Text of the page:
All the Money in The World
Directed by: Ridley Scott
Written by: David Scarpa
Released: December 25, 2017
Starring: Christopher Plummer, Michelle Williams, Mark Wahlberg, and Romain Duris
Normally when I see that Mark Wahlberg is in a movie, I expect a robot to come save the day or for him to be shirtless and fighting a bunch of goons. So, when I saw that he was in this movie, I automatically wrote it off as something I wouldn’t watch even without watching the movie trailer. I eventually changed my mind and decided to watch when I saw that Christopher Plummer (Sound of Music and The Girl with the Dragon Tattoo) was replacing now disgraced actor Kevin Spacey (insert link here) I had to check it out.
The movie All the Money in the World was directed by Ridley Scott (Alien, Blade Runner) and starred Michelle Williams (Manchester by Sea, The Station Agent) Romain Duris (The Big Picture, When the Cat’s Away) and Mark Wahlberg (Boogie Nights, The Departed). The movie, based on real events, tells the story of the kidnapping of John Paul Getty’s (played by Christopher Plummer) John Paul Getty III grandson (played by Charlie Plummer) and the attempts of his mother Gail (played by Michelle Williams) to convince the old man to pay the ransom of 17 million dollars. As shown in the trailer, John Paul Getty refuses to pay the ransom and sends his one of his employees, Fletcher Chase (played by Mark Wahlberg) to track down his grandson and get him back, but without spending a lot of money. The movie takes place majority of the time in Italy, with sparse subtitles throughout when the actors were speaking Italian.
The plot of the movie kept me interested the entire runtime of 132 minutes. I usually tend to stray away from movies that seem to be shot for Oscar nominations, but every scene that Christopher Plummer was in drew me back into the movie. Michelle Williams performance as Gail completely dominated any scene she was in with Mark Wahlberg, and you tend to forget he is even there. Yeah, Mark Wahlberg had the Boston accent going, but his mannerism and presence did not take away from the movie, which was quite refreshing.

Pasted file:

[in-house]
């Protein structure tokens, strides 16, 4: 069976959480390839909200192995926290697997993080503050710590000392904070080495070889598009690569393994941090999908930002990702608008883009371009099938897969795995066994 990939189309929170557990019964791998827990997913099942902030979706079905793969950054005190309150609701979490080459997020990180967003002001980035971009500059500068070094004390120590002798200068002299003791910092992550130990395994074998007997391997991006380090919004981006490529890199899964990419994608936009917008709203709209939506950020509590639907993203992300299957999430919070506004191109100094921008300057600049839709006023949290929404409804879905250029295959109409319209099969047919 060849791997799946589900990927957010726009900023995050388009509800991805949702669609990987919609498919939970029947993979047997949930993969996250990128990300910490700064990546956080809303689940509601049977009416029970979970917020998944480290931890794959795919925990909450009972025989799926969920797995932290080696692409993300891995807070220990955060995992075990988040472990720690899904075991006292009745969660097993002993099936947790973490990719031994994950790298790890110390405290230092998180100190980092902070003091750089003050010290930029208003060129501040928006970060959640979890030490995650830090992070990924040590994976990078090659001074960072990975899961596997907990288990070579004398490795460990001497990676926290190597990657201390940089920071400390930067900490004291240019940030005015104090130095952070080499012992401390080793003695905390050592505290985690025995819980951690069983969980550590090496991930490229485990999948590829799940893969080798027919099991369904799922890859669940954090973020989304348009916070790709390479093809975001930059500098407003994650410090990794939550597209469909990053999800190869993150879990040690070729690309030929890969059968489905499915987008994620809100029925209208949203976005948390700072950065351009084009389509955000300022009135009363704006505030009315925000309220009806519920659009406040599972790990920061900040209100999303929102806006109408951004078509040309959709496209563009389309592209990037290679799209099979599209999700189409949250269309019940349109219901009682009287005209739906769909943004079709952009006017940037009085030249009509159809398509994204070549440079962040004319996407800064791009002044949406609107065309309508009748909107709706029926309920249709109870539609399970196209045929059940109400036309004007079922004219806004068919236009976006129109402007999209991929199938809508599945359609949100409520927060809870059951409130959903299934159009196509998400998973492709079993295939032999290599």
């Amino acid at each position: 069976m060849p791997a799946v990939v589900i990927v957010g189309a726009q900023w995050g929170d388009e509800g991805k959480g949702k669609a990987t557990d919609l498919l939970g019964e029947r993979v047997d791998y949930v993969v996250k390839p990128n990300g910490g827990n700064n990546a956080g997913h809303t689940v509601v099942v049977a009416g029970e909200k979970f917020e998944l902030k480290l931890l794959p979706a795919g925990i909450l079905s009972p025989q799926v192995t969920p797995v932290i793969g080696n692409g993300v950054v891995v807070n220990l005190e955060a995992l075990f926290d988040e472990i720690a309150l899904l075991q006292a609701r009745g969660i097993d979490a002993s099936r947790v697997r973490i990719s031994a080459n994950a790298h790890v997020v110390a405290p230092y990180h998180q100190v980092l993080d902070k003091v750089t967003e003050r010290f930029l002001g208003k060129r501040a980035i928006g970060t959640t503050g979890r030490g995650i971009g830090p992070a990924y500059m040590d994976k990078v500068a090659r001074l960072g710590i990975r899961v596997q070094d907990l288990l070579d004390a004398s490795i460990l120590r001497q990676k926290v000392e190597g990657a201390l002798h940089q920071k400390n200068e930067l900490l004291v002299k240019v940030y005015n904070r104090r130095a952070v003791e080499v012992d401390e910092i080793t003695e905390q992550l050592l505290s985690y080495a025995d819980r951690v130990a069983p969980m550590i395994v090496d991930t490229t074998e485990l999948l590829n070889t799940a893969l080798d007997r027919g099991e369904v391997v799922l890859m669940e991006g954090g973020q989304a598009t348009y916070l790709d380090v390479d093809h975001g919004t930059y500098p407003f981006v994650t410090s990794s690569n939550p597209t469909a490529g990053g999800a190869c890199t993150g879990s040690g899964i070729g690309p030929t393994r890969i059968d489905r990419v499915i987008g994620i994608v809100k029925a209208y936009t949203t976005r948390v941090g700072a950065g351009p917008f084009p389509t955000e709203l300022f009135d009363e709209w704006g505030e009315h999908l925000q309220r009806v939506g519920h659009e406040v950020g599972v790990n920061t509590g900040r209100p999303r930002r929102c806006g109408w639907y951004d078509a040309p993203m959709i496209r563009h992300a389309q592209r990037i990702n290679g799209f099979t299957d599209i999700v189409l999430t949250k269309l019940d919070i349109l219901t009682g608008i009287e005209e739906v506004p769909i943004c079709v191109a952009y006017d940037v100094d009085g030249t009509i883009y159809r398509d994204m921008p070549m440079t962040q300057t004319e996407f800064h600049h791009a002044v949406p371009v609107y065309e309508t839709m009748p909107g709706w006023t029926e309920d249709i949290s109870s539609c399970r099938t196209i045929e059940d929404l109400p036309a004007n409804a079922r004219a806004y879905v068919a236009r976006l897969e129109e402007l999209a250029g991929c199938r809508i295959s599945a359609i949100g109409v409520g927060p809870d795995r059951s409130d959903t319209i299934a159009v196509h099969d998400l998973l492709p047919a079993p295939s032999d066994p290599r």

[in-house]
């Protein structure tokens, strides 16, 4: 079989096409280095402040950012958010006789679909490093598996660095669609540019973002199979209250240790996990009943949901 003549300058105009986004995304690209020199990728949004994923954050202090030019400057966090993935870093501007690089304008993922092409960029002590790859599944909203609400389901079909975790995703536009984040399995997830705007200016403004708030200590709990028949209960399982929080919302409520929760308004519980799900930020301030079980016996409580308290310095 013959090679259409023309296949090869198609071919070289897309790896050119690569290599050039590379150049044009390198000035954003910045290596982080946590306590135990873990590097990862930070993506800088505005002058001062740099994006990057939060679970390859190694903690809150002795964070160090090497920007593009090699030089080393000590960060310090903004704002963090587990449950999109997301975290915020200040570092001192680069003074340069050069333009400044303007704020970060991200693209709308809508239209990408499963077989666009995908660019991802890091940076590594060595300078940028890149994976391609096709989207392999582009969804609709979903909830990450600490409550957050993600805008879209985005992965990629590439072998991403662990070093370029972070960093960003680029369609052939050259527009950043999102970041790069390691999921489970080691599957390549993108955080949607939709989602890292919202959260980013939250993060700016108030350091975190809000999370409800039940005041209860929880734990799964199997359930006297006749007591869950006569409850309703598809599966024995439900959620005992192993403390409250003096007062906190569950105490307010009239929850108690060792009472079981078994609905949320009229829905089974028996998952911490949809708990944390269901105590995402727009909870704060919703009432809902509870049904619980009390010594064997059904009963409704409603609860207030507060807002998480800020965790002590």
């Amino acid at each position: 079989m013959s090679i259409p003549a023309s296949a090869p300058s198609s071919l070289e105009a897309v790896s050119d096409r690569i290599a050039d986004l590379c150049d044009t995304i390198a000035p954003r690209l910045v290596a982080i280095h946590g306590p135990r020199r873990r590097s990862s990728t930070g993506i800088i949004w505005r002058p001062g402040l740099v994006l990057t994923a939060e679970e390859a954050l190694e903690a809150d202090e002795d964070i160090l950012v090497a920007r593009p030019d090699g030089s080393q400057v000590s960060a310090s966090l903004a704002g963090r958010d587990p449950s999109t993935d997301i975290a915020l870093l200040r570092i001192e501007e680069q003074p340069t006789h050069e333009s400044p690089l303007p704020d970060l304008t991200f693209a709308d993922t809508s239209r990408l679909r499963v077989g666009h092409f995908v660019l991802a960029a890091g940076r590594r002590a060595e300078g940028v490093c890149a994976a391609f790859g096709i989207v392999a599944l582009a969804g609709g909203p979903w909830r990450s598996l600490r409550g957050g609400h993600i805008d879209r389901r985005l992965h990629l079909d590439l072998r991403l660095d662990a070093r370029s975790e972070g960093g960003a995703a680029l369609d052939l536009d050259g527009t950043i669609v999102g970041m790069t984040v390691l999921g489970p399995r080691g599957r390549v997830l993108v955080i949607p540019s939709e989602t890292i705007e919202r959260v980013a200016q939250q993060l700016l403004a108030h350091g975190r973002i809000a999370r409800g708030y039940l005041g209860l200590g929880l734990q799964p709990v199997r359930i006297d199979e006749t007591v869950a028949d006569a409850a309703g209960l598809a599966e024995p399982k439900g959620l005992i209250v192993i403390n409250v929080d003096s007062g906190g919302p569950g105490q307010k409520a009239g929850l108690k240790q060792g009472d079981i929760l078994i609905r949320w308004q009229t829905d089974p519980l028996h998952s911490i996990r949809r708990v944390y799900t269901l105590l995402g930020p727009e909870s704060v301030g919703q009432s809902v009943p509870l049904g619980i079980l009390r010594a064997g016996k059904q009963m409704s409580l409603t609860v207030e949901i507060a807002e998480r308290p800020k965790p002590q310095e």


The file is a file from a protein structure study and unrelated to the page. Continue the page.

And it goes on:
The scenes with the grandson and the kidnappers tend to try to show the difference between those who have money and worry about nothing, to those with money and have no care in the world. If Ridley Scott was aiming to show that having all the money in the world means nothing without family, to me personally, he got that point across. Throughout the movie, John Paul Getty and Getty III were asked how much is family worth, with neither placing a price they would be willing to pay.
The one thing that I did not like was the obvious use of green screen in some scenes. You could tell that crew attempted to erase any trace of Kevin Spacey, which I do not blame them at all, but It did look kind of weird sometimes. Besides that, the movie was colorized beautifully, and the pace never dipped. From beginning to end I was engrossed in the story and wanted to know if the Gail would eventually be able to convince John Paul Getty to pay the ransom. There wasn’t any real twist in the story except one dealing with a toy, but it did nothing to detract from the main story.
If this movie is playing at your local theater, I would definitely suggest seeing it. If you are like me and are thrown off with long run times, the 132 minutes go by very quickly. Ridley Scott and crew managed to fill every minute with some type of engrossing dialogue and did not become stale. I would give this movie a 4 out of 5 stars based solely on Christopher Plummer and Michelle Williams’s performance. Had the ending not been so obvious from the beginning of the movie, I may have given this movie a higher grade. Also, Mark Wahlberg should definitely make more movies like this.